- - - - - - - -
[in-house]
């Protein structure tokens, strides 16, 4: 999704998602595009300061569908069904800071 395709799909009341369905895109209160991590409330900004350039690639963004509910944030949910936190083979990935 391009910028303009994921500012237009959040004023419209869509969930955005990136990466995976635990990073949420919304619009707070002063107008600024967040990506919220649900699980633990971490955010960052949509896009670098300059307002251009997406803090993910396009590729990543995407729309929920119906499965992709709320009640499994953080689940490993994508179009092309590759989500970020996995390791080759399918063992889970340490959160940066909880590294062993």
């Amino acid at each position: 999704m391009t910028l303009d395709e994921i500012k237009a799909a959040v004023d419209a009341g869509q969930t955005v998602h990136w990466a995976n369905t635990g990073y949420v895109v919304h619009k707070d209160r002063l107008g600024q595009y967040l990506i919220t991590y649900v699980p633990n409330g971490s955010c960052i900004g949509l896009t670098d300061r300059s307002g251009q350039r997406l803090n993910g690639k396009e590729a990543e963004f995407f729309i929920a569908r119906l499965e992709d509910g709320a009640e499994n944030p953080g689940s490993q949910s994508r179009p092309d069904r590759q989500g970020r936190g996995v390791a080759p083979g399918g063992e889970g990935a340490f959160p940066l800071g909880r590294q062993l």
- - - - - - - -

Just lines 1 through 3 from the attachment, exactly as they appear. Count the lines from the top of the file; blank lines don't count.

[in-house]
């Protein structure tokens, strides 16, 4: 999704998602595009300061569908069904800071 395709799909009341369905895109209160991590409330900004350039690639963004509910944030949910936190083979990935 391009910028303009994921500012237009959040004023419209869509969930955005990136990466995976635990990073949420919304619009707070002063107008600024967040990506919220649900699980633990971490955010960052949509896009670098300059307002251009997406803090993910396009590729990543995407729309929920119906499965992709709320009640499994953080689940490993994508179009092309590759989500970020996995390791080759399918063992889970340490959160940066909880590294062993």
């Amino acid at each position: 999704m391009t910028l303009d395709e994921i500012k237009a799909a959040v004023d419209a009341g869509q969930t955005v998602h990136w990466a995976n369905t635990g990073y949420v895109v919304h619009k707070d209160r002063l107008g600024q595009y967040l990506i919220t991590y649900v699980p633990n409330g971490s955010c960052i900004g949509l896009t670098d300061r300059s307002g251009q350039r997406l803090n993910g690639k396009e590729a990543e963004f995407f729309i929920a569908r119906l499965e992709d509910g709320a009640e499994n944030p953080g689940s490993q949910s994508r179009p092309d069904r590759q989500g970020r936190g996995v390791a080759p083979g399918g063992e889970g990935a340490f959160p940066l800071g909880r590294q062993l």